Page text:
Chilean farmers face critical situation as a result of wildfires
Chilean wildfires have been raging through the central-southern region of the country for over a week. With over 300,000 burned hectares and leaving 24 dead, the fire is far from being controlled.
Fruit farmers have been some of the most affected by the uncontrollable expansion of the fire causing the loss of property, lack of drinking water, and roofs.
Fedefruta- the Chilean National Federation of Fruit Producers- said farmers in the producing regions of Ñuble, Biobío, and Araucanía were experiencing a critical situation.
"We set up a land registry to identify the needs by commune and channel the information in the best way to the authorities," said Jorge Valenzuela president of Fedefruta.
The scenario is complex and catastrophic, as it has been reported that producers of cherries for export and lemons for domestic consumption in Quillón, Ñuble region, have lost their crops, while some growers have lost their entire farms.
Blueberry crops in Ñuble have also been affected by the high temperatures, which have reached 111.2ºF (44ºC), causing losses in fresh fruit, as well as damage to warehouses, solar panels, harvesting rooms, water tanks, and fumigation equipment.
Fedefruta reports that some producers have lost more than 440,000 pounds of blueberries for fresh sale.
Valenzuela assured that Fedefruta will support the actions of the authorities and the Ministry of Agriculture, and will carry out a survey of farmers in Ñuble, Biobío, Araucanía, and the affected areas, to assess the productive damage.
"Farmers in the area are attending to the urgent needs of the most complicated people, not even from the productive point of view, which will be seen later with the cadasters," said Valenzuela.
What do farmers in affected areas say?
In Ñuble region, "damage has been quite extensive, especially for small and medium-sized farmers and vine growers, some of whom have lost everything, wineries and wine, even from previous seasons," reported the vice-president of the Ñuble Farmers' Association, Fedefruta advisor and blueberry producer, Álvaro Gatica.
"What we want to know well is a specific assessment of damages so help gets to where people need it and we don't allocate resources randomly," he said.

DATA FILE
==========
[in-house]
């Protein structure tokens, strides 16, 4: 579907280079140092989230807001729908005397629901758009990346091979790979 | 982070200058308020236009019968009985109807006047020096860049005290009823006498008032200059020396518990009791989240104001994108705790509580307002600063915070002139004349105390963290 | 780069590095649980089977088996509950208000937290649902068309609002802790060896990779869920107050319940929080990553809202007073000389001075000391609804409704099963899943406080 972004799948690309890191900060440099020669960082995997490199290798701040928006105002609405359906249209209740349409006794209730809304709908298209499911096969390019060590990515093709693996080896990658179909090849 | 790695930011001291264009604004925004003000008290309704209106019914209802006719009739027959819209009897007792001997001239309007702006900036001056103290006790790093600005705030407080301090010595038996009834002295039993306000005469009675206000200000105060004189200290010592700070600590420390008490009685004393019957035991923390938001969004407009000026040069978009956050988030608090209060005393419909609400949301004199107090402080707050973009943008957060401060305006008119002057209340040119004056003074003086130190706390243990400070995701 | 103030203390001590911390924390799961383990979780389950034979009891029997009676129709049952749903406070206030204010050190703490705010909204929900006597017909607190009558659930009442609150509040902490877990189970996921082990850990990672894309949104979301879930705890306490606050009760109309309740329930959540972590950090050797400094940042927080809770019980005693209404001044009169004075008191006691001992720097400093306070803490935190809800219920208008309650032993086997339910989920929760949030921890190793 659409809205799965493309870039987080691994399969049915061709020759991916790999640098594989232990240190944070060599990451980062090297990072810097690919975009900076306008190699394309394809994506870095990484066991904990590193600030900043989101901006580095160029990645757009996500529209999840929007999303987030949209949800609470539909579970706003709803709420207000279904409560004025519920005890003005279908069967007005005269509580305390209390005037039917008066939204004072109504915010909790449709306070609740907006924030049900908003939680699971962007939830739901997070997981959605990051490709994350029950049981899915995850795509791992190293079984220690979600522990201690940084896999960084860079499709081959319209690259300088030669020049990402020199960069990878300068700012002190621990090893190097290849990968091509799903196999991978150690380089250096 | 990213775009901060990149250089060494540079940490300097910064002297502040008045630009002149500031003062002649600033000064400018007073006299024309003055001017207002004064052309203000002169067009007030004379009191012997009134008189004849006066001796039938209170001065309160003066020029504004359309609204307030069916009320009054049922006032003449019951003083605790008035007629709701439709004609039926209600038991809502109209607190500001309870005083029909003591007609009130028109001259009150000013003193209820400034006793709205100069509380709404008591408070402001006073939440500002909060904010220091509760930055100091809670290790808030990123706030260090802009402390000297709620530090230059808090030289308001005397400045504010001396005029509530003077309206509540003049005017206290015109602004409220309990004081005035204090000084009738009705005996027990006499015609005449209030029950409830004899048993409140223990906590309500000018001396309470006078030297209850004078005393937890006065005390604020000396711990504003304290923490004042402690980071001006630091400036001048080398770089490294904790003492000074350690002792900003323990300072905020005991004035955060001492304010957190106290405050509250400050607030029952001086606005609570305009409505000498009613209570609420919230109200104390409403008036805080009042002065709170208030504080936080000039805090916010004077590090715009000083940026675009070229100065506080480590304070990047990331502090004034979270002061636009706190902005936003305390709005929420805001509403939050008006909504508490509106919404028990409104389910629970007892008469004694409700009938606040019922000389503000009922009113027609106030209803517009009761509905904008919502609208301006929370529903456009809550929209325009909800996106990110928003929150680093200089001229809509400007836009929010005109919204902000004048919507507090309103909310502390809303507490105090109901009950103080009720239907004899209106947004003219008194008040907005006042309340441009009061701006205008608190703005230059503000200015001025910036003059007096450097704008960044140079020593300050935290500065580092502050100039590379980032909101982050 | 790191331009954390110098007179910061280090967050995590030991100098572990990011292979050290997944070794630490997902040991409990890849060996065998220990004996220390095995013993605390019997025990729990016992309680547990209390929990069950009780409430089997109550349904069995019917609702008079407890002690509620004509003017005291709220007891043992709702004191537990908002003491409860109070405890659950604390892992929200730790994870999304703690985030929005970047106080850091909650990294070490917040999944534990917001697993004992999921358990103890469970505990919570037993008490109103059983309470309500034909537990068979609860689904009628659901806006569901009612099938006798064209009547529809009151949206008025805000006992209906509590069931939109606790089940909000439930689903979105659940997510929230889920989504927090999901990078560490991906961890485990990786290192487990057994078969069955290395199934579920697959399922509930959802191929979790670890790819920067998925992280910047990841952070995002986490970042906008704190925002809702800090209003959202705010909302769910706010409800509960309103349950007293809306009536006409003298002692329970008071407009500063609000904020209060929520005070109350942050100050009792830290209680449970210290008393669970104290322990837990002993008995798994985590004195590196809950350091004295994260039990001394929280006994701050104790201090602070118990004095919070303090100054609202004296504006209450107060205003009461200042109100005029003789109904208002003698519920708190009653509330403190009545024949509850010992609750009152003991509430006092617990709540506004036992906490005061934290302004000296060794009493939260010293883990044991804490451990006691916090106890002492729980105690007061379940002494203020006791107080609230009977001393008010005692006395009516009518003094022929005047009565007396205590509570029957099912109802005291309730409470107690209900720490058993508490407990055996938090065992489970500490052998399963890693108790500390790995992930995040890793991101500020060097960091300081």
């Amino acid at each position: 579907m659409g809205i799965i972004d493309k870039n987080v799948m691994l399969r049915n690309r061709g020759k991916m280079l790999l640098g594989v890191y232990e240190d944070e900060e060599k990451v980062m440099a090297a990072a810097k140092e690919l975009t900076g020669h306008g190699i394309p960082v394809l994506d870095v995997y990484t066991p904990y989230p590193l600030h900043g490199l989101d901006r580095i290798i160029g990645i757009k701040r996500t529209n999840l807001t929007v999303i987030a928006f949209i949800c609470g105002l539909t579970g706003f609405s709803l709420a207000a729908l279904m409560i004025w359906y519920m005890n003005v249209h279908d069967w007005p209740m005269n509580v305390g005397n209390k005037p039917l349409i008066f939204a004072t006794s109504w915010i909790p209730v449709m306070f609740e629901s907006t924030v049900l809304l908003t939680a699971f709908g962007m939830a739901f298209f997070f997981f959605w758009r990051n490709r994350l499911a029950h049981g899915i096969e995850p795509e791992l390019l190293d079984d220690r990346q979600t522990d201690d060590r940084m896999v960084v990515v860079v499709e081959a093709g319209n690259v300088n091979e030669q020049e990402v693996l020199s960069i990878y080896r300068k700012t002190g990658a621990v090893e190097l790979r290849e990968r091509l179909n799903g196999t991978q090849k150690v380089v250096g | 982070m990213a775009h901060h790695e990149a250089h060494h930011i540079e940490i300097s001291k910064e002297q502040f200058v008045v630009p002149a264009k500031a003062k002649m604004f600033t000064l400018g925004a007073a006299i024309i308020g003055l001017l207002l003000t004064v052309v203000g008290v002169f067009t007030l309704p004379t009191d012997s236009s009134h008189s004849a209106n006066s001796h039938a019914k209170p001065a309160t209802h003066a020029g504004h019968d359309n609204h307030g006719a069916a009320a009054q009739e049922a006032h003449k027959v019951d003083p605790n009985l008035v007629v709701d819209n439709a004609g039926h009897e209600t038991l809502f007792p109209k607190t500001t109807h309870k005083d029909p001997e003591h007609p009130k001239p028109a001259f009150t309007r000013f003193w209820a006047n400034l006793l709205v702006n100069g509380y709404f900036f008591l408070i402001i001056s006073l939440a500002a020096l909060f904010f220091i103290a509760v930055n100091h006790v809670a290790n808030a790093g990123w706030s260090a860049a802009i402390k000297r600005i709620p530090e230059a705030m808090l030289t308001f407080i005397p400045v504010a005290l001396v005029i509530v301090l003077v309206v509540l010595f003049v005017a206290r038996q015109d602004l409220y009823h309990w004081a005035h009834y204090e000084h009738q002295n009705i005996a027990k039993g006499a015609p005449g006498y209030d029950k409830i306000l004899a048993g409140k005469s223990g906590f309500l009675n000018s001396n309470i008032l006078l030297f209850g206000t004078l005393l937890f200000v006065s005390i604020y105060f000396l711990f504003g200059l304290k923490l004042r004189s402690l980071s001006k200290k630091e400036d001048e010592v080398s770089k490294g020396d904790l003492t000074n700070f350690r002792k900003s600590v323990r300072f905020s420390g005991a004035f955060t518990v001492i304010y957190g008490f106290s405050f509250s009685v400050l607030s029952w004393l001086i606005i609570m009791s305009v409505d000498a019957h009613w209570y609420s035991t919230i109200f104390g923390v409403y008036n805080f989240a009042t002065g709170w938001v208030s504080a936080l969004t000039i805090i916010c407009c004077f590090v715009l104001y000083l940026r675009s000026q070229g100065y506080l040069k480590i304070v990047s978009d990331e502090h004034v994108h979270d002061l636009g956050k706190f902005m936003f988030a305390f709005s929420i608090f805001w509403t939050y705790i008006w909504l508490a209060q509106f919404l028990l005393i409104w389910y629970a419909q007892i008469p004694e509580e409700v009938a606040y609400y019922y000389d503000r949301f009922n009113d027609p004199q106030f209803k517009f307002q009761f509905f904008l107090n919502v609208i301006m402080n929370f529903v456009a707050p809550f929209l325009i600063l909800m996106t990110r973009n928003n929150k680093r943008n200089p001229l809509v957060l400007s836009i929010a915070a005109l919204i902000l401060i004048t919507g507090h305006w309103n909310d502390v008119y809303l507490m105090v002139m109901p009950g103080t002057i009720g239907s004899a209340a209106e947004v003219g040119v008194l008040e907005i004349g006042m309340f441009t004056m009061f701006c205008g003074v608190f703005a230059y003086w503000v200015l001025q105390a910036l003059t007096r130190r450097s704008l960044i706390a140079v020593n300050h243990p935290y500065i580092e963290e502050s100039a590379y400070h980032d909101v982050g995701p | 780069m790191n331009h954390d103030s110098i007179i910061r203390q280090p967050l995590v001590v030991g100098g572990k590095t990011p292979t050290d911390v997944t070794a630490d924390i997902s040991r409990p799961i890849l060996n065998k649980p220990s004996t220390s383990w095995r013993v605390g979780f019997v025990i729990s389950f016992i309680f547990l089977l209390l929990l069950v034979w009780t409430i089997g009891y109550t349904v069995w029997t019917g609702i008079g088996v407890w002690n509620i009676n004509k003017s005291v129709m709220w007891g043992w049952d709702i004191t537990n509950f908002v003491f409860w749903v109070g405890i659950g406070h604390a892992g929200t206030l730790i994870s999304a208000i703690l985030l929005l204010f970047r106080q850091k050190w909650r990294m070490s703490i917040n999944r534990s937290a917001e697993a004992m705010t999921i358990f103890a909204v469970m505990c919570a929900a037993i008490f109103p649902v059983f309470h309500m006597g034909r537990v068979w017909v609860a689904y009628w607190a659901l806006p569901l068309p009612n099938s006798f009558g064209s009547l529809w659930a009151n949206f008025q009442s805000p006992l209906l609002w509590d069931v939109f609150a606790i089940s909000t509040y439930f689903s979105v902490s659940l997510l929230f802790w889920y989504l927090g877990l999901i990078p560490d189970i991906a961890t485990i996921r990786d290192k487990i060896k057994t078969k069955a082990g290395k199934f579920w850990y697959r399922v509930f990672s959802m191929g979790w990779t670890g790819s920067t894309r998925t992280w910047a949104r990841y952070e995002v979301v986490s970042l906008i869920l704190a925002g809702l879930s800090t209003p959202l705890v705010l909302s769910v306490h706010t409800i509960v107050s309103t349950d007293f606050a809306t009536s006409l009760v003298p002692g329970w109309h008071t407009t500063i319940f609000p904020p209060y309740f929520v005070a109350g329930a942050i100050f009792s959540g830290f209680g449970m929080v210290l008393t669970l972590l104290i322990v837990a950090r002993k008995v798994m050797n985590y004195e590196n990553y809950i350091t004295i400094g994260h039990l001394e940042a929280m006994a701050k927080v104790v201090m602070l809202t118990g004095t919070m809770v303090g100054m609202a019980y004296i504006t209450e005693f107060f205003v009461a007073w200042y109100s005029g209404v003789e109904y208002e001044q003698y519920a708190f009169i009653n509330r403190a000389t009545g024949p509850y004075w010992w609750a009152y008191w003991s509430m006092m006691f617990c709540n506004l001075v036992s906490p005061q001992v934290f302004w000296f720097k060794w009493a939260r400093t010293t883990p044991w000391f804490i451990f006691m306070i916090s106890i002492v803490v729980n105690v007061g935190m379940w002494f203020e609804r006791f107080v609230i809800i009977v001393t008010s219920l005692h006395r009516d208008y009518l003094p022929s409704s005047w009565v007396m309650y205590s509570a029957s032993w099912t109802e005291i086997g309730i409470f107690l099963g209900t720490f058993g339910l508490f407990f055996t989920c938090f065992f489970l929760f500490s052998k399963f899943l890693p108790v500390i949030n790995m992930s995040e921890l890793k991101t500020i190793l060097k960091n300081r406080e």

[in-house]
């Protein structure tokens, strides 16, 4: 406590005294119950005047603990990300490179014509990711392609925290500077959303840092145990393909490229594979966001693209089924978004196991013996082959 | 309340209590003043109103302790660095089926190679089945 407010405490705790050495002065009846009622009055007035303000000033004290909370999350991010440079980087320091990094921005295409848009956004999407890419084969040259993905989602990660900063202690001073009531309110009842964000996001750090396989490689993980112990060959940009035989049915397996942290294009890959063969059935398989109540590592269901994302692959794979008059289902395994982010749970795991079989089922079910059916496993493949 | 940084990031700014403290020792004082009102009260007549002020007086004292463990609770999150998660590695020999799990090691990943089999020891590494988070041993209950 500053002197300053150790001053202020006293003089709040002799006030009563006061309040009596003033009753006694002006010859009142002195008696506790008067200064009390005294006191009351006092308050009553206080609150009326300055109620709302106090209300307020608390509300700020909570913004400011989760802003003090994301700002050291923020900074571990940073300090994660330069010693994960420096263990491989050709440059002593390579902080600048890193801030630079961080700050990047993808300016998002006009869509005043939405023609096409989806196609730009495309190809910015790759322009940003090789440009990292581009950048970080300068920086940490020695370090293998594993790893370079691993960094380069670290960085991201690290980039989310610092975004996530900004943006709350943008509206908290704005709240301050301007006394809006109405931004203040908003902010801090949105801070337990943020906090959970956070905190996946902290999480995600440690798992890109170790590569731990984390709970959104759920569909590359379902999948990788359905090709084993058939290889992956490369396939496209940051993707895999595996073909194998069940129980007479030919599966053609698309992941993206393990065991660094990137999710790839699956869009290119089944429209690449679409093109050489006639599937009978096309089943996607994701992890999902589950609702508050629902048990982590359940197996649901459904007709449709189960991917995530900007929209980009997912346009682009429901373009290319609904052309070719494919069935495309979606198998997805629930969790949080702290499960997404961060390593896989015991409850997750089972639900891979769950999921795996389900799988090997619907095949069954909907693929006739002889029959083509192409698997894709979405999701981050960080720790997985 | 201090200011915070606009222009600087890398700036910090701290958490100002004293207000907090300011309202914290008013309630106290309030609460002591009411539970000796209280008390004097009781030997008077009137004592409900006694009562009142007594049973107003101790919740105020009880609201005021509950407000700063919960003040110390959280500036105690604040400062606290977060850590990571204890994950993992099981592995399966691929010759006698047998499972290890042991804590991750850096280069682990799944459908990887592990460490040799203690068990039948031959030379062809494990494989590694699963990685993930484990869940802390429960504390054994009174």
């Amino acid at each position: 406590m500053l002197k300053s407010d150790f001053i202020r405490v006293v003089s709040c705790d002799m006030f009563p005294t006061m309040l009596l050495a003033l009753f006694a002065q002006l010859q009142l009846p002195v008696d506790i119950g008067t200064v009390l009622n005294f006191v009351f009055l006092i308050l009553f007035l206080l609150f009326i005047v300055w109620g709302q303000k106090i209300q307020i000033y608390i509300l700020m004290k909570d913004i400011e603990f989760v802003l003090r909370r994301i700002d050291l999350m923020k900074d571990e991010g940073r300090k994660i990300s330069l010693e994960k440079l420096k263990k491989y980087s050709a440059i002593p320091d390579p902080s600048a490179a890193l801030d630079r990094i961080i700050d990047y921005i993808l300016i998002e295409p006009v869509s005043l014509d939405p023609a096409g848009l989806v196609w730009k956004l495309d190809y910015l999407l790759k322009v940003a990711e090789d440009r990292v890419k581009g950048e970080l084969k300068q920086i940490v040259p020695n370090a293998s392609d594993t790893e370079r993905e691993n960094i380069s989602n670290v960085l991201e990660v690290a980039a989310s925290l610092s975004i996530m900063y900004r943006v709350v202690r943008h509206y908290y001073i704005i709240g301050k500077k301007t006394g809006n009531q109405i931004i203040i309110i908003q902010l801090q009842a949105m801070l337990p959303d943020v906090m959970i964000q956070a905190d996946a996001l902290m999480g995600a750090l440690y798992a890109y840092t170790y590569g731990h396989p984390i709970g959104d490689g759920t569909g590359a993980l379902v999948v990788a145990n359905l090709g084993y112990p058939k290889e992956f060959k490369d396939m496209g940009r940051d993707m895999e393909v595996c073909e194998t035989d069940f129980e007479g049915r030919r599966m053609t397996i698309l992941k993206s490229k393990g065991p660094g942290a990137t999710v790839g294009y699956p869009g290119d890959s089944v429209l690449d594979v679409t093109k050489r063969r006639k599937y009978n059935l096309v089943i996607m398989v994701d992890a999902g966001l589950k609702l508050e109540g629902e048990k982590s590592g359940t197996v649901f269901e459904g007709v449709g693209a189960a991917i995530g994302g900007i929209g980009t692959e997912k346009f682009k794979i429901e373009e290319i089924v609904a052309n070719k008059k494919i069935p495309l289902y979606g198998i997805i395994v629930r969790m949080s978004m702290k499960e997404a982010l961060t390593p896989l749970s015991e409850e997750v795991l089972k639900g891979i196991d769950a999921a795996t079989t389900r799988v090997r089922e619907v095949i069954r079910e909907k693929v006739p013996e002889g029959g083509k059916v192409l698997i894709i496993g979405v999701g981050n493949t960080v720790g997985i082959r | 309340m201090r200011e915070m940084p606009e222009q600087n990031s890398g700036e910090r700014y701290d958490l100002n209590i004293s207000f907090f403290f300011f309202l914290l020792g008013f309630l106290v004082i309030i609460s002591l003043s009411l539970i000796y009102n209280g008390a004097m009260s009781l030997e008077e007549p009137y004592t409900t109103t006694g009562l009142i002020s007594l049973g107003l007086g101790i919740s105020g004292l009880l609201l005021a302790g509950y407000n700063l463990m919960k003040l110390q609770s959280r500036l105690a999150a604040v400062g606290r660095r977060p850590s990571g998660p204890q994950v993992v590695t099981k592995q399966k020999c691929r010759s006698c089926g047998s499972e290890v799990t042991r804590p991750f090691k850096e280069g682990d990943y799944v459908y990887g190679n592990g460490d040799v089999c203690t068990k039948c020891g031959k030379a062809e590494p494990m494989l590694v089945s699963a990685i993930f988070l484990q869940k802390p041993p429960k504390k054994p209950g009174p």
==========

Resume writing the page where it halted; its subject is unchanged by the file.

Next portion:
In Los Angeles, Biobío Region, fruit growers have been carrying out a survey through the Technology Transfer Groups (GTT) for cherry and blueberry trees, said grower Christian Hune.
"There is no damage in blueberry or cherry plantations in the area, but there is damage in the same properties that have forest parts," he commented.
"From the fruit-growing point of view, that is, small and medium-sized producers-exporters, we have not had any damage other than the commotion that has affected the area. However, there are people related to our workers who have reported that houses of small farmers, small plot holders in the outlying communities of Los Angeles, have been burned,” Hune commented.
The councilor and president of Socabío, José Miguel Stegmeier said that, "we have many people who work in the orchards, who live in rural areas, who are seasonal workers and are directly related to the fruit growers, who have suffered a lot of damage with their families. The first measure then should be how to reach those people who work with us and help them.”
Stegmeier added that fires are "permanently appearing again," so it is very complex to have a definitive survey of damages.
The National Agriculture society, along with the ministry of agriculture have suggested "zero activity" in agriculture in the regions of Maule, Ñuble, and Biobío, which are important sources of production for the sector.
Aid for farmers
The Ministry of Agriculture and the Agricultural Development Institute (INDAP) announced that they will provide over US$1.8 million to affected farmers to supply fodder and feed for their animals in the regions declared to be in emergency.
This aid will go to the most affected regions of Ñuble, Biobío, and La Araucanía, as well as partially to Maule and Los Ríos.